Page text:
A second incommunicable divine attribute is immutability. A mutation is a change from one thing to another. To attribute immutability to God is to say that he never changes. Many modern theologians have attacked this and related attributes (such as impassibility) as owing more to Greek philosophy, with its celebration of static, unchanging, perfect being, which opposes growth and evolution. But is this really the reason for centuries of Christian commitment to this teaching?

First, Greek philosophy has never been united on immutability, although surely Plato and the disciples of Stoicism exercised an enormous influence over Western thought. It must be acknowledged that some formulations of such attributes do sound much more like philosophical speculation than biblical self-disclosure, but Scripture does indeed declare that God is immutable: he never changes.

The divine name, “I AM WHO I AM,” not only points to God’s self-existence, but also to his changeless character. He did not say, “I AM BECOMING ABSOLUTE BEING,” as Hegel and many modern philosophers and theologians would have preferred. The Psalmist notes that while God changes the ancient heavens and the earth as a nurse changes diapers, he himself does not change: “They will perish, but you will endure; yes, they will all grow old like a garment; like a cloak you will change them, and they will be changed. But you are the same” (Psalm 102:26). In fact, the word “same” here is the Hebrew name translated in Exodus 3 at the burning bush: “I AM.” Thus, the qualitative distinction between God and all that he has made is measured by the fact that everything changes, while he remains what he has always been and will always be.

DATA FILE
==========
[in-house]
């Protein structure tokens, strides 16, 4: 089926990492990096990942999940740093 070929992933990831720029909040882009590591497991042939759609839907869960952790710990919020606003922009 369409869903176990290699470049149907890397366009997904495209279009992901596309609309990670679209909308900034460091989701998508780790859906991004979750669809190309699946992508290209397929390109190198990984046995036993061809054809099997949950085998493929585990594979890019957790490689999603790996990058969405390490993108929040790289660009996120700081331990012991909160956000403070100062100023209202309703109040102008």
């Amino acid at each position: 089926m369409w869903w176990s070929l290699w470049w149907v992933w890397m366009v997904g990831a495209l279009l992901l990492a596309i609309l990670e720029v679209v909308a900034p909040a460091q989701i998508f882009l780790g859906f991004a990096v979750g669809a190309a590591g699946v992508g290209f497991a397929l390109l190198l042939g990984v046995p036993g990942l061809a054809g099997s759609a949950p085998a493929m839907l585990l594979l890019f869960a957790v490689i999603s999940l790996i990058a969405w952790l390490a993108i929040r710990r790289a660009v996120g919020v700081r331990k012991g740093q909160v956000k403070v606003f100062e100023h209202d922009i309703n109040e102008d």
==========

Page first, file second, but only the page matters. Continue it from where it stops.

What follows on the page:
God declares of himself, “I the LORD do not change” (Mal. 3:6). He says Israel can take comfort in this (v. 7). After all, if he did change, he would certainly have broken his covenant with his disobedient people and consumed them with fire by now! Paul refers to the nations as exchanging the glory of a changeless, perfect God with that of a changing, imperfect deity (Rom. 1:22). That is, after all, the point of God’s immutability. If he is changing in his very essence and being, it suggests that it is possible for him to move from imperfection to perfection, from a lack of knowledge to fullness, from a lack of love or mercy to a plentitude of grace, from a lack of power over a particular situation to a victory over rival forces. These points, Paul asserts, are the products of Greek idolatry rather than the Christian confession of “God the Father Almighty.”

There are, of course, passages that suggest that God does change. For instance, we read of God “repenting” that he had ever created humanity. This expression is used in other places as well. Similar questions could be asked of the Scriptures that speak of God’s coming and going, judging and forgiving, condemning and then showing mercy when the people turn to him. Do these not clearly indicate change? Of course, they do. But what kind of change? In each of these cases, there is a change in God’s relation to his creatures, but never is change ascribed to his being. Although he himself does not change, his voluntary involvement with creatures who do change means that his actions in this ever-changing realm of history can only be described for us in these terms.

When Scripture, therefore, speaks of God repenting or changing his mind, we are forced to one of two conclusions. Either we can say that Scripture contradicts itself, which is impossible for those of us who take it as God’s own self-disclosure. Or we can say that God is speaking in anthropomorphisms, as if he were a human being.